NASA's planet hunter, Kepler Space Telescope will sleep soon: Here’s why

  • Facebook
  • Google+
  • Twitter
  • Reddit
  • Flipboard
  • Email
  • WhatsApp
NASA’s $600 million Kepler mission was launched in March 2009 and now it is running short of fuel.
NASA’s $600 million Kepler mission was launched in March 2009 and now it is running short of fuel.

New Delhi : The iconic Kepler Space Telescope of NASA is about to stop functioning as the spacecraft is running short of fuel. The telescope has discovered 70 percent of the 3,750 exoplanets till date. For now, agency has put it into a hibernation-like state, agency officials announced on July 6 

"To bring the data home, the spacecraft must point its large antenna back to Earth and transmit the data during its allotted Deep Space Network time, which is scheduled in early August," NASA officials wrote in a statement today.

"Until then, the spacecraft will remain stable and parked in a no-fuel-use safe mode," they added. "On Aug. 2, the team will command the spacecraft to awaken from its no-fuel-use state and maneuver the spacecraft to the correct orientation and downlink the data."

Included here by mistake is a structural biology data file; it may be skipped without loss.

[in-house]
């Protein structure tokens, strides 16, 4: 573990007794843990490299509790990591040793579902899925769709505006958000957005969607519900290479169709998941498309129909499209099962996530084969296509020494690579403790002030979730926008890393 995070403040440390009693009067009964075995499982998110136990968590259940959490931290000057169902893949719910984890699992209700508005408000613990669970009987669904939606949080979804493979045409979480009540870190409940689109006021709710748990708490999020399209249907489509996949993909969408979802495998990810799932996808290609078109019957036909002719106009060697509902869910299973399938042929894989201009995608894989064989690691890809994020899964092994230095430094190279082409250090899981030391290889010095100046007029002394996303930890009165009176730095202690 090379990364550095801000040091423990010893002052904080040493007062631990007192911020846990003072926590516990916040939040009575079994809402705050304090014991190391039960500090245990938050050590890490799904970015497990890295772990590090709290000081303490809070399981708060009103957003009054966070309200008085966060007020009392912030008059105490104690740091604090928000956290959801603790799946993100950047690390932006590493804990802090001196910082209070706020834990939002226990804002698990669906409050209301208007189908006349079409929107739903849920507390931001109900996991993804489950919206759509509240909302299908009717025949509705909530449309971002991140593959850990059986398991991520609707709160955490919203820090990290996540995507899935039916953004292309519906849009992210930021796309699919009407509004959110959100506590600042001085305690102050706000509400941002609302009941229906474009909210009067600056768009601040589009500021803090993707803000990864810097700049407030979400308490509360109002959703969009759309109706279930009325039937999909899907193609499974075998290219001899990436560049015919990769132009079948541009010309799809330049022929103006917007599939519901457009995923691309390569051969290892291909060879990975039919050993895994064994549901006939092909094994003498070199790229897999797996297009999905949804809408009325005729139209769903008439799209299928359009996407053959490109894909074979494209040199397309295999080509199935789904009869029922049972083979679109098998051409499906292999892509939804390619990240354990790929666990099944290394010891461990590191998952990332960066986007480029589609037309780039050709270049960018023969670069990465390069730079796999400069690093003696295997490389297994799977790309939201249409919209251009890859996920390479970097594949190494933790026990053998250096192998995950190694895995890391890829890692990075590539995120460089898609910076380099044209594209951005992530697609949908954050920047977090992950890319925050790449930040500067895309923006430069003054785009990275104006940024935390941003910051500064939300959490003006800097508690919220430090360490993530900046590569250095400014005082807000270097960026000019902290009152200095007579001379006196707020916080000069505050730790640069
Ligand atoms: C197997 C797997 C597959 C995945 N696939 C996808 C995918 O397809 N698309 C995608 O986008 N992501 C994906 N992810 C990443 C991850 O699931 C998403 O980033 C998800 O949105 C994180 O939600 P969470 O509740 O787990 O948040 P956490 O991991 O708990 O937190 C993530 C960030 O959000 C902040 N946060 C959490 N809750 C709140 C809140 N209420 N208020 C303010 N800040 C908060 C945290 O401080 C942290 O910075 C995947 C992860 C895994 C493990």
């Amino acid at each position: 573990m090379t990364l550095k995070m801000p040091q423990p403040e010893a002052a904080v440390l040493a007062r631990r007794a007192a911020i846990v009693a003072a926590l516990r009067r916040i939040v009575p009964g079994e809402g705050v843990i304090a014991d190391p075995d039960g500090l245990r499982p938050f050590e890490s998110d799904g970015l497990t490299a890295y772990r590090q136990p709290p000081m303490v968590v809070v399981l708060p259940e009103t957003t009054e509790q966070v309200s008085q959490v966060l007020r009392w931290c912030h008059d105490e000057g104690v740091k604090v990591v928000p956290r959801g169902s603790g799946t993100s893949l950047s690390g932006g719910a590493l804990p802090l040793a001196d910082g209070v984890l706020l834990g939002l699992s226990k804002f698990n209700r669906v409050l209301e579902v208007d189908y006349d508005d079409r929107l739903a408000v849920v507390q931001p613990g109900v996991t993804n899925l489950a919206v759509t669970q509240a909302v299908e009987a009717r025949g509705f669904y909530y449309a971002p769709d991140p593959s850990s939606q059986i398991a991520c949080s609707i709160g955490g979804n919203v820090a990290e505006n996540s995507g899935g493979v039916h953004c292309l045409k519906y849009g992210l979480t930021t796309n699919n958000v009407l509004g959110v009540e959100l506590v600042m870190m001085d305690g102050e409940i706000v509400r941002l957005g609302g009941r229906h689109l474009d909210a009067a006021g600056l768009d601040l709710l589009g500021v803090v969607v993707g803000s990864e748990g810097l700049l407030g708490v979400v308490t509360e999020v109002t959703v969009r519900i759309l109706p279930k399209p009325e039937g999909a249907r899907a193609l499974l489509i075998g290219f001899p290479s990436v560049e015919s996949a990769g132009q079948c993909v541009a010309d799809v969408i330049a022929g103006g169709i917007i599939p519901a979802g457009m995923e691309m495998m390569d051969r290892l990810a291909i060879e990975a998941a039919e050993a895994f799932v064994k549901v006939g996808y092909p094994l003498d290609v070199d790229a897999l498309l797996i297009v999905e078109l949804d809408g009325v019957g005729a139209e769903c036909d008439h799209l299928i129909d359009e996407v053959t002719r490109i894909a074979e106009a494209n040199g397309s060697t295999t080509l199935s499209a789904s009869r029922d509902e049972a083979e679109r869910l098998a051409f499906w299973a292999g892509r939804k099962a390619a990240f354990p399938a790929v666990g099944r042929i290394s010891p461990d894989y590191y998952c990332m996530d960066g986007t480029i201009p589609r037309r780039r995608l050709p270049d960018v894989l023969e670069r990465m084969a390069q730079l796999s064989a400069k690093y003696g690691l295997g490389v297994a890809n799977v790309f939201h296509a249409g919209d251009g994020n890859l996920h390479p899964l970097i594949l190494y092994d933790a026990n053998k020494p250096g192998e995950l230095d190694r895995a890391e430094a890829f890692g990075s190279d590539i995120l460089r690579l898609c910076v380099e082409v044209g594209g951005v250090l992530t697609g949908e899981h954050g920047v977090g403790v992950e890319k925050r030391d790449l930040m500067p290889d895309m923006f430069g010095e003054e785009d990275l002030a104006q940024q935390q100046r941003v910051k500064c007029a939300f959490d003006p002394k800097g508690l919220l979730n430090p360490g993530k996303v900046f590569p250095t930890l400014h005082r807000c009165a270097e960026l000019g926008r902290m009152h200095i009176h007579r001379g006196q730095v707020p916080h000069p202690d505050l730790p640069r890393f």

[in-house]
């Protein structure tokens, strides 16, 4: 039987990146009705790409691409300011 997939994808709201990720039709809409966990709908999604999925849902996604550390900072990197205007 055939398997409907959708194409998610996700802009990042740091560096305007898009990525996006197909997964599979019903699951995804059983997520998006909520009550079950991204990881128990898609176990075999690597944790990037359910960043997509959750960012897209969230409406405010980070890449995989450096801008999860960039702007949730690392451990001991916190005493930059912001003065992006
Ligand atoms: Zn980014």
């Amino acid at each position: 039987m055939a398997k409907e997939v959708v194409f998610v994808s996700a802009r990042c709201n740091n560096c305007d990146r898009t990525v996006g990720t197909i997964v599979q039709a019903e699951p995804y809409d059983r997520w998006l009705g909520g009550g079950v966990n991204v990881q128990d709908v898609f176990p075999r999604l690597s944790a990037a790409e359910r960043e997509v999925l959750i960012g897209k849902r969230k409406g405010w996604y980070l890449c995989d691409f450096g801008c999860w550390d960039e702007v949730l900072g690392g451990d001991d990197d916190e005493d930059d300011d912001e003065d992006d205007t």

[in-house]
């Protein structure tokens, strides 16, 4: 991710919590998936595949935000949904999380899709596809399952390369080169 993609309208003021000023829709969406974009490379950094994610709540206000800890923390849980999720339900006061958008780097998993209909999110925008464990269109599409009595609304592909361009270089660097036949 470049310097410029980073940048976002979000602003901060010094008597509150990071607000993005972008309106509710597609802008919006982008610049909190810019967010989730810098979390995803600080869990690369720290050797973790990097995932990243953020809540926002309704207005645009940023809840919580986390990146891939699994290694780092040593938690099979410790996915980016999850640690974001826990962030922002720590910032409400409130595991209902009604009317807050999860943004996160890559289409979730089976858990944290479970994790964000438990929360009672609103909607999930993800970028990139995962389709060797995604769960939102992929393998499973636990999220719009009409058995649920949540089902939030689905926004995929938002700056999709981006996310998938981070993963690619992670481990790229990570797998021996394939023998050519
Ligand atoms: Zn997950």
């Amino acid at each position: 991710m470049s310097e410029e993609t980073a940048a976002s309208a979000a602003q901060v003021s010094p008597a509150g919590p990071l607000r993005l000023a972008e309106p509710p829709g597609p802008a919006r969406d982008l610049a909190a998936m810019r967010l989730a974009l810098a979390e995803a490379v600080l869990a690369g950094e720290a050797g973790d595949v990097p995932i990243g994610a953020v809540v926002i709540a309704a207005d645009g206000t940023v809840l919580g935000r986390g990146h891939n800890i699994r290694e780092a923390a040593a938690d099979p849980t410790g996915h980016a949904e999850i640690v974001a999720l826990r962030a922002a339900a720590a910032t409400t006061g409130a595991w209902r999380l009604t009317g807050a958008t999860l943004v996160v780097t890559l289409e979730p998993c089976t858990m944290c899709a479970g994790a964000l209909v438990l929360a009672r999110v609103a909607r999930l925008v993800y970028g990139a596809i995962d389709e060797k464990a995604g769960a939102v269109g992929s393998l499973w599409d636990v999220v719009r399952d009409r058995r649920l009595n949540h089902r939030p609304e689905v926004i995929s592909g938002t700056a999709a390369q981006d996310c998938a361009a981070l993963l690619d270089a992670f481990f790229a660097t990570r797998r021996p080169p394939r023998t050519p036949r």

NASA’s $600 million Kepler mission was launched in March 2009, with the goal of helping astronomers decide just how common Earth-like planets are throughout the Milky Way galaxy. The spacecraft finds alien worlds via the "transit method," noticing the tiny brightness dips caused when orbiting planets cross a star's face from Kepler's perspective.

Kepler telescope has been extremely successful by any measure. For example, in addition to its striking raw planet tally the spacecraft's observations suggest that about 20 percent of sunlike stars host a roughly Earth-size planet in the habitable zone and the right range of distances where liquid water could exist on a world's surface.